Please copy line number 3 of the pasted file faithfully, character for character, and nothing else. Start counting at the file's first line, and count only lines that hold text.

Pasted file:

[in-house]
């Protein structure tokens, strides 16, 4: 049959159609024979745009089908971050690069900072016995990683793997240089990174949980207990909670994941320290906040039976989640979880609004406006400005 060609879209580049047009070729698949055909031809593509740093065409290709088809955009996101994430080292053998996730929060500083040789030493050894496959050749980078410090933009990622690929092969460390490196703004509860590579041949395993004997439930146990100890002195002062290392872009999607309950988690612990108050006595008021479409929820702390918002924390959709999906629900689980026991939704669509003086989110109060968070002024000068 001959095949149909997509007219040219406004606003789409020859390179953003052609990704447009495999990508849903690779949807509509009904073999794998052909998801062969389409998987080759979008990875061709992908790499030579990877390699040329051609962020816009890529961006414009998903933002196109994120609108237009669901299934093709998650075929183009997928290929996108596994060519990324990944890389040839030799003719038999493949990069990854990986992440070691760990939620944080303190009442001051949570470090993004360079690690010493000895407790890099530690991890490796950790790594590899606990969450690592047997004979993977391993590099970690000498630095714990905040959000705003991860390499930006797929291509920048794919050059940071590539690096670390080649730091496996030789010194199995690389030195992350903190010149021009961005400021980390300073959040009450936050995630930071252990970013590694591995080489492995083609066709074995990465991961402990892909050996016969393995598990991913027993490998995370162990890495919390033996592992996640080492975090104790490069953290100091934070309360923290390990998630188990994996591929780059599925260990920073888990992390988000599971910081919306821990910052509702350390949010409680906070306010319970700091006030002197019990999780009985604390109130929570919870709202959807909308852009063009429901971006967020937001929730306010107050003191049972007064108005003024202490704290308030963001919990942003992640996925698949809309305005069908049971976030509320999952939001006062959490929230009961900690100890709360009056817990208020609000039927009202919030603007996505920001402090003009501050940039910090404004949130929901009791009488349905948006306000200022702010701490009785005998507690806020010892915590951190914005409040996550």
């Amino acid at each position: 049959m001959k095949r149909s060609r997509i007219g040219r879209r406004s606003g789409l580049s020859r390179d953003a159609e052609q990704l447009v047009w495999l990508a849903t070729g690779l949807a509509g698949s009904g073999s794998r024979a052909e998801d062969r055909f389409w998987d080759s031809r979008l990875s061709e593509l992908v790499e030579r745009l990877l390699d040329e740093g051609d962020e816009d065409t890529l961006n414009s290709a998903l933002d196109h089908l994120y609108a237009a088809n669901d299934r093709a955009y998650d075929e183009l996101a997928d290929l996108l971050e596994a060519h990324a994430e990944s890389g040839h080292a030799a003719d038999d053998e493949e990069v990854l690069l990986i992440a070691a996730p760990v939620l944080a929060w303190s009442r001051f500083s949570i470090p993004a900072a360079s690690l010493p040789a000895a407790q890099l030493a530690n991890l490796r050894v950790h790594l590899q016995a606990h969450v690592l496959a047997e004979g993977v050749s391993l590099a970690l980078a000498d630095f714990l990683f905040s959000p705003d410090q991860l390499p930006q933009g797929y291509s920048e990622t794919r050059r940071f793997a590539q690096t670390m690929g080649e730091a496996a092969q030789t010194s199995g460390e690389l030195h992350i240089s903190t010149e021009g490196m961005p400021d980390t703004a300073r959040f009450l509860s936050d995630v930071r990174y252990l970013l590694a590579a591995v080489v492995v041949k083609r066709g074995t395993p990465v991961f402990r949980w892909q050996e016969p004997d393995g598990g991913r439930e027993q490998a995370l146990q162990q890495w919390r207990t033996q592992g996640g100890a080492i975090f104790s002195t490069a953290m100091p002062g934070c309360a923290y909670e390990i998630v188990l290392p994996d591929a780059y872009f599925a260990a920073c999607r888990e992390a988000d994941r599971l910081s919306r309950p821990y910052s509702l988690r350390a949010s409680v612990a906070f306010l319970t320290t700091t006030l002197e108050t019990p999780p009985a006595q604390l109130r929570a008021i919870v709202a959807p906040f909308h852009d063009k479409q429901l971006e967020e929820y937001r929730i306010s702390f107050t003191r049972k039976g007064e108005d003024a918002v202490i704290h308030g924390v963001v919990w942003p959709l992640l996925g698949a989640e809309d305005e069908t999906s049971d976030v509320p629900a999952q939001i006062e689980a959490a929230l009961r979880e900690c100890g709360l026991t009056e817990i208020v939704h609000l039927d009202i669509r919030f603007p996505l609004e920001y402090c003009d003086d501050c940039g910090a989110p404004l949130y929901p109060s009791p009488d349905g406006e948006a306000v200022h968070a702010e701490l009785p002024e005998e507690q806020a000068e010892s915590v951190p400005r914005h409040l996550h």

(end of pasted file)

């Amino acid at each position: 049959m001959k095949r149909s060609r997509i007219g040219r879209r406004s606003g789409l580049s020859r390179d953003a159609e052609q990704l447009v047009w495999l990508a849903t070729g690779l949807a509509g698949s009904g073999s794998r024979a052909e998801d062969r055909f389409w998987d080759s031809r979008l990875s061709e593509l992908v790499e030579r745009l990877l390699d040329e740093g051609d962020e816009d065409t890529l961006n414009s290709a998903l933002d196109h089908l994120y609108a237009a088809n669901d299934r093709a955009y998650d075929e183009l996101a997928d290929l996108l971050e596994a060519h990324a994430e990944s890389g040839h080292a030799a003719d038999d053998e493949e990069v990854l690069l990986i992440a070691a996730p760990v939620l944080a929060w303190s009442r001051f500083s949570i470090p993004a900072a360079s690690l010493p040789a000895a407790q890099l030493a530690n991890l490796r050894v950790h790594l590899q016995a606990h969450v690592l496959a047997e004979g993977v050749s391993l590099a970690l980078a000498d630095f714990l990683f905040s959000p705003d410090q991860l390499p930006q933009g797929y291509s920048e990622t794919r050059r940071f793997a590539q690096t670390m690929g080649e730091a496996a092969q030789t010194s199995g460390e690389l030195h992350i240089s903190t010149e021009g490196m961005p400021d980390t703004a300073r959040f009450l509860s936050d995630v930071r990174y252990l970013l590694a590579a591995v080489v492995v041949k083609r066709g074995t395993p990465v991961f402990r949980w892909q050996e016969p004997d393995g598990g991913r439930e027993q490998a995370l146990q162990q890495w919390r207990t033996q592992g996640g100890a080492i975090f104790s002195t490069a953290m100091p002062g934070c309360a923290y909670e390990i998630v188990l290392p994996d591929a780059y872009f599925a260990a920073c999607r888990e992390a988000d994941r599971l910081s919306r309950p821990y910052s509702l988690r350390a949010s409680v612990a906070f306010l319970t320290t700091t006030l002197e108050t019990p999780p009985a006595q604390l109130r929570a008021i919870v709202a959807p906040f909308h852009d063009k479409q429901l971006e967020e929820y937001r929730i306010s702390f107050t003191r049972k039976g007064e108005d003024a918002v202490i704290h308030g924390v963001v919990w942003p959709l992640l996925g698949a989640e809309d305005e069908t999906s049971d976030v509320p629900a999952q939001i006062e689980a959490a929230l009961r979880e900690c100890g709360l026991t009056e817990i208020v939704h609000l039927d009202i669509r919030f603007p996505l609004e920001y402090c003009d003086d501050c940039g910090a989110p404004l949130y929901p109060s009791p009488d349905g406006e948006a306000v200022h968070a702010e701490l009785p002024e005998e507690q806020a000068e010892s915590v951190p400005r914005h409040l996550h």